What’s heading our way, in this terrorist-bloodied world? We depend on international media to help us find out.
So it’s time to look at some dirty secrets, foreign correspondent edition.
Trench coats and panamas have given way to sat phones and moral ambiguity. An ideal starting point in understanding this media ambiguity – and its occasional, sinister undertones and implications for us – is the Israel-Hamas war.
The penny should have dropped well before today’s Gaza crisis. No later than April 11, 2003, in fact.
That day, CNN admitted in the New York Times that it hid and manipulated reality, though the wording was more delicately self-regarding. Prior to the 2003 defeat of Saddam Hussein, CNN couldn’t reveal fully the monstrous excesses and threatening nature of his Iraq, because, said chief news executive Eason Jordan, the network’s Iraqi staff risked retaliation.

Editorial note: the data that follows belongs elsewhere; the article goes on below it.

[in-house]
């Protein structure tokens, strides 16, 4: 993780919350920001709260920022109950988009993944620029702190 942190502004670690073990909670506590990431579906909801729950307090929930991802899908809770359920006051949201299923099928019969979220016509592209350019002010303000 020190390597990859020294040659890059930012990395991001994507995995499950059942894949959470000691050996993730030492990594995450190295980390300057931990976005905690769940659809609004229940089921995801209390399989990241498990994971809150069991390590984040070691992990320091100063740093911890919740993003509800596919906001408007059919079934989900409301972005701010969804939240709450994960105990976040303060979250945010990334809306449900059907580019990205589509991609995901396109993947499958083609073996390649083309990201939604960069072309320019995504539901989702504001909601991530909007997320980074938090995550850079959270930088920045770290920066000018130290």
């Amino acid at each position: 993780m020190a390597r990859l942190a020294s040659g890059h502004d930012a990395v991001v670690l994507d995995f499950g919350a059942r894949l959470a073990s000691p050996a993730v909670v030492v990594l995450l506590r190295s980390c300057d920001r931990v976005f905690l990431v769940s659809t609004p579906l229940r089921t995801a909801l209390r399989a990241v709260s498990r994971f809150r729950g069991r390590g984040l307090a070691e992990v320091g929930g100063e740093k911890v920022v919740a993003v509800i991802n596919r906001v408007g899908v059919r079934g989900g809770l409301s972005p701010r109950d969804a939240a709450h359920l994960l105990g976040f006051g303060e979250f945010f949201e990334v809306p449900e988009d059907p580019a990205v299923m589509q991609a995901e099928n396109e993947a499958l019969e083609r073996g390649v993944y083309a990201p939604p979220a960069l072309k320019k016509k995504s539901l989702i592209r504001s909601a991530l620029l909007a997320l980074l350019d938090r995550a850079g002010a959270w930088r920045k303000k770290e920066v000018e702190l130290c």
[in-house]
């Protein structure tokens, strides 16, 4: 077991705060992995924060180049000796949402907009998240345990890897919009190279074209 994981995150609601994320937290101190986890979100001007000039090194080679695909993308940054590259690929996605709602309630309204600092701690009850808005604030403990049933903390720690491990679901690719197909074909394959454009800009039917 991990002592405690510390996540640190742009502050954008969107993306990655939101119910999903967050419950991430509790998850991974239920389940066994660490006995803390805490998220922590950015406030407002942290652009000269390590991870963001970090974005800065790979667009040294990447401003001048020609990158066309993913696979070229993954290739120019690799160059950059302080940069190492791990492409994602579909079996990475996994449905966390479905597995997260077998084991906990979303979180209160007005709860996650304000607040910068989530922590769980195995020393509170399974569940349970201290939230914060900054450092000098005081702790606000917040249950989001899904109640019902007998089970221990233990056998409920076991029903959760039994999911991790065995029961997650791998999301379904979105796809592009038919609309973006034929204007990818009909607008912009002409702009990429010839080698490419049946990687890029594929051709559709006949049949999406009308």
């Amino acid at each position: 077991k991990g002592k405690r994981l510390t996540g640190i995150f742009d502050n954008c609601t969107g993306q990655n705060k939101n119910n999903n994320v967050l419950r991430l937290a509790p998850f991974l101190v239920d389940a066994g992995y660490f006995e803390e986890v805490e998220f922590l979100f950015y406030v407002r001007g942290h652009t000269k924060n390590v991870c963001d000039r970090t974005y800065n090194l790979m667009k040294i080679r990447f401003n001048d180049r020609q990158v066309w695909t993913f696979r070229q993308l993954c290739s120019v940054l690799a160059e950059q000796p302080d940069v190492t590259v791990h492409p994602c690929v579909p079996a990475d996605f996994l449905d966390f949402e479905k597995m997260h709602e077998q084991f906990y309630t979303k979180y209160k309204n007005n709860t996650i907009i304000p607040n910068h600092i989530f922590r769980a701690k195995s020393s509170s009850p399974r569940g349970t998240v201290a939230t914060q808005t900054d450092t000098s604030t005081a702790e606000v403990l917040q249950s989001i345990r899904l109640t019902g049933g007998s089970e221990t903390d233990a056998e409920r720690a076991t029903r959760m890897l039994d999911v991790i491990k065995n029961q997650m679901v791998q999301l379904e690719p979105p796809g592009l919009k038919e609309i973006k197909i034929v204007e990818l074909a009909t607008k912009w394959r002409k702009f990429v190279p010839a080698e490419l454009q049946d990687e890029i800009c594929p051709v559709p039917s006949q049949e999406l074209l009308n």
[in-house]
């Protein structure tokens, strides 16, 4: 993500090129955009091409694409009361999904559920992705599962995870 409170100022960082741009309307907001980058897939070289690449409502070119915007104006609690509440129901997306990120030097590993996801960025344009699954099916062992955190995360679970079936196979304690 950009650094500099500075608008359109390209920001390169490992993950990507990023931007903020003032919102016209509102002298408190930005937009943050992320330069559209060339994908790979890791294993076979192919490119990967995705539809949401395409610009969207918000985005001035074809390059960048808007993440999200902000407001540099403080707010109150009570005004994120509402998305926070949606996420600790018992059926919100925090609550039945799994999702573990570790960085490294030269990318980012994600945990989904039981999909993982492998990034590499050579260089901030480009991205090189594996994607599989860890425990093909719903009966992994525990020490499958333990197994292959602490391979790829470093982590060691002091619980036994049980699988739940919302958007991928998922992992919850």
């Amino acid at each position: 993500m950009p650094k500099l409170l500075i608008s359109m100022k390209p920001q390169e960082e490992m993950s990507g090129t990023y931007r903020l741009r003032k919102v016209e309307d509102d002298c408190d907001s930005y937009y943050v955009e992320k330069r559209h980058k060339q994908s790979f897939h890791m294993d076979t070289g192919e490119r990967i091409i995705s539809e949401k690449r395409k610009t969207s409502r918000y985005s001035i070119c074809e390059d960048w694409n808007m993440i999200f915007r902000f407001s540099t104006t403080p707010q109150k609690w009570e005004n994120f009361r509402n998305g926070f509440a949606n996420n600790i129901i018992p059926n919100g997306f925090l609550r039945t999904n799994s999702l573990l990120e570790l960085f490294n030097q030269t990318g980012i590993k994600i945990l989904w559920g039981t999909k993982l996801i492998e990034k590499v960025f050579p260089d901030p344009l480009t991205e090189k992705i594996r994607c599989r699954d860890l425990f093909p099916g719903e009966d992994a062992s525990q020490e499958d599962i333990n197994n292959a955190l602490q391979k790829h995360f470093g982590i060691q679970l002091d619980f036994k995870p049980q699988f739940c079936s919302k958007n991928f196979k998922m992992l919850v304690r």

Problem: Jordan didn’t explain why, having been prevented from reporting honestly there, CNN nonetheless insisted on keeping its financially rewarding Baghdad post operating before and during the 2003 war. Some critics concluded that an appetite for big, wartime money-making ratings outstripped CNN’s taste for truth, with some ambitious journalists playing along.
Have media done similar things in Gaza?...